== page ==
The first time I saw a trailer I worked on in a theater, which happened with High Life. I distinctly remember being caught off guard when it started playing. I had obviously watched the cut countless times beforehand, but to see it look and sound so big with an audience was such a surreal, thrilling feeling. When you've gone to the movies so much (too much) throughout your life and then finally watch something you worked on play in front of you ... in the moment, that felt like something I had been working toward.

Three movies you couldn't do without.

The Shining. What hasn't been said about this? Just an insane, paralyzing horror experience ... one of the few that still genuinely scares me today. 

All That Jazz. I can't get enough of Bob Fosse's direction, Roy Scheider's performance and especially Alan Heim's editing. It blows my mind that something this slick was cut by hand and not digitally.

The Lord of the Rings. Nothing else I've ever watched felt more awe-inspiring than when I first saw Fellowship of the Ring in theaters as a kid. Peter Jackson's trilogy inspired my love of movies and the dream to work on them someday.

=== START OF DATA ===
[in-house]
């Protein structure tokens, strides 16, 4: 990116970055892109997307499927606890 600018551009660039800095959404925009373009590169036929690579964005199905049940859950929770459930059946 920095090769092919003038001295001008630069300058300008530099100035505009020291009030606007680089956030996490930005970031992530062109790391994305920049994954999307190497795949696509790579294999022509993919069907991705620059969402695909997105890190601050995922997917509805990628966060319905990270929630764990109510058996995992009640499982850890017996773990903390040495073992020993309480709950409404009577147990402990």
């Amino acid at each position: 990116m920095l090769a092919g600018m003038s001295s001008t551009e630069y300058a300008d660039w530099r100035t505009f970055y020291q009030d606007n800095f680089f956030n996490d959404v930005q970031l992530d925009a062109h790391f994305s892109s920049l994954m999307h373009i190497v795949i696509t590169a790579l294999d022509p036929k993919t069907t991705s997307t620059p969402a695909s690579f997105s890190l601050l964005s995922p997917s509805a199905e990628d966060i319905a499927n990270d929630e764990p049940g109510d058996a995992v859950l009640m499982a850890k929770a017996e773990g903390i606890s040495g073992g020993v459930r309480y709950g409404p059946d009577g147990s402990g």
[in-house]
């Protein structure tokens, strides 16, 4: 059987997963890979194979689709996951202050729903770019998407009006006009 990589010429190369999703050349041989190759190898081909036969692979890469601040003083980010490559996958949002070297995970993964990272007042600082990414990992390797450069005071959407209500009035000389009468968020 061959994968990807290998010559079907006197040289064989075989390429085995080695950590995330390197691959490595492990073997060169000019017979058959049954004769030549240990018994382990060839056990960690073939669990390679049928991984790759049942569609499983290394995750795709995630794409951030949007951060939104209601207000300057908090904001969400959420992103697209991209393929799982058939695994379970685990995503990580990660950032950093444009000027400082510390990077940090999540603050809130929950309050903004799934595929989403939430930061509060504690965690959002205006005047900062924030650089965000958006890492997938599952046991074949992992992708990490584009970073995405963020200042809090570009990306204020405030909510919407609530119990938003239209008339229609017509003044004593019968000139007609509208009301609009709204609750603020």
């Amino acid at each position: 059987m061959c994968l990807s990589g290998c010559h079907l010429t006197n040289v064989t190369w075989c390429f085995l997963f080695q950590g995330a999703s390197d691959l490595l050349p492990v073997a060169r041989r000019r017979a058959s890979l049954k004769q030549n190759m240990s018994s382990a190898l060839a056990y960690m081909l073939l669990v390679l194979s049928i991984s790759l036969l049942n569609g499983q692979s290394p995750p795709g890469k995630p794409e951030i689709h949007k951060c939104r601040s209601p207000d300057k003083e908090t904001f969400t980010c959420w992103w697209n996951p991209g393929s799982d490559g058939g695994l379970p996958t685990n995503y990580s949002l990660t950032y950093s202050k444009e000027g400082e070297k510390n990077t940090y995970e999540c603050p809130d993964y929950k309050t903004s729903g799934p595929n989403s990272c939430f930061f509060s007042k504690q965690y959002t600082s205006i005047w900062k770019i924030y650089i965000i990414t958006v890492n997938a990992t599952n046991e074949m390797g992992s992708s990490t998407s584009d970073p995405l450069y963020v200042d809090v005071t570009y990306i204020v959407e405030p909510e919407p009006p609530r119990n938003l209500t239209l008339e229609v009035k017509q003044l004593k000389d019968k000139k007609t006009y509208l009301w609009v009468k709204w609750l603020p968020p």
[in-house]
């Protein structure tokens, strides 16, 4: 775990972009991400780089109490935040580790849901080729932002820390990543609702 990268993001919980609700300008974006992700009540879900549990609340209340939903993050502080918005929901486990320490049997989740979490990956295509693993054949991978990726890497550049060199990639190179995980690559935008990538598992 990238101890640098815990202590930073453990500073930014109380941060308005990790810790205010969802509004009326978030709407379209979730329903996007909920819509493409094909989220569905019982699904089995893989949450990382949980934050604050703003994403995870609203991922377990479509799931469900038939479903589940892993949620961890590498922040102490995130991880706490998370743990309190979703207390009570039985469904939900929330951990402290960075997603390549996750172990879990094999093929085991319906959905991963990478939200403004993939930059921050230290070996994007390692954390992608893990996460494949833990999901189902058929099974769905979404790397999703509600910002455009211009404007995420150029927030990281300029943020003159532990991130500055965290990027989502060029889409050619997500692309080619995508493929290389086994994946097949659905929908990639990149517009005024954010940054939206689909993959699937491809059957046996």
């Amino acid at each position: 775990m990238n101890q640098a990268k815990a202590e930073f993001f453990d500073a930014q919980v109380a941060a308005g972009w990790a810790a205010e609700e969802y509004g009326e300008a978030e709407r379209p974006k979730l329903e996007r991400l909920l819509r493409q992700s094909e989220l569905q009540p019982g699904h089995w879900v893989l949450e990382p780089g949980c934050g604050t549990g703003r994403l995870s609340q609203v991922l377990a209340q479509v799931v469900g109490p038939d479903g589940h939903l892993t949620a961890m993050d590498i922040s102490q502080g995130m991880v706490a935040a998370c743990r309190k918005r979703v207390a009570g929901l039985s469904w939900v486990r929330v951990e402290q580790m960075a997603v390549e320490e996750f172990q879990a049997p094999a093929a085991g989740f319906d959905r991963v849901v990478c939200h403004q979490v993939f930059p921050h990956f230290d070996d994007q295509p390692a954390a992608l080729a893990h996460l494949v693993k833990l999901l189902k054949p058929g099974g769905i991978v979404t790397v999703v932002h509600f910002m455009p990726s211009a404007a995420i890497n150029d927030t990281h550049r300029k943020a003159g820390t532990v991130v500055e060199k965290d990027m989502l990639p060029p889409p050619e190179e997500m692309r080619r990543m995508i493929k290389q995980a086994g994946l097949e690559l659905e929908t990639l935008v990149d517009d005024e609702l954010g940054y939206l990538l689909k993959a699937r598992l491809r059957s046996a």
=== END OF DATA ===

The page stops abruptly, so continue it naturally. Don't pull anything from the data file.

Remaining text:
Your favorite movie quote.

Anything Nick Frost says in Hot Fuzz. 

Your favorite movie trailer or poster.

There are so many trailers that fly through my head at that question, but Bill Neil's Texas Chainsaw Massacre piece for the 2003 remake is my go-to answer. I'm a sucker for creepy slow-burn storytelling, unnerving sound design and cross-dissolves ... this has all those in spades. The stretch of black in the middle as you hear Leatherface's footsteps slowly pan from one side of you to the other always gets me. 

A classic TV show and a recent TV show that you loved.

Classic: The Simpsons. I'm a lifelong fan and still often find myself rewatching old episodes. I don't think anything's been funnier than the earlier seasons in the '90s; it's just episode after episode of mastery in effective storytelling and comedic timing.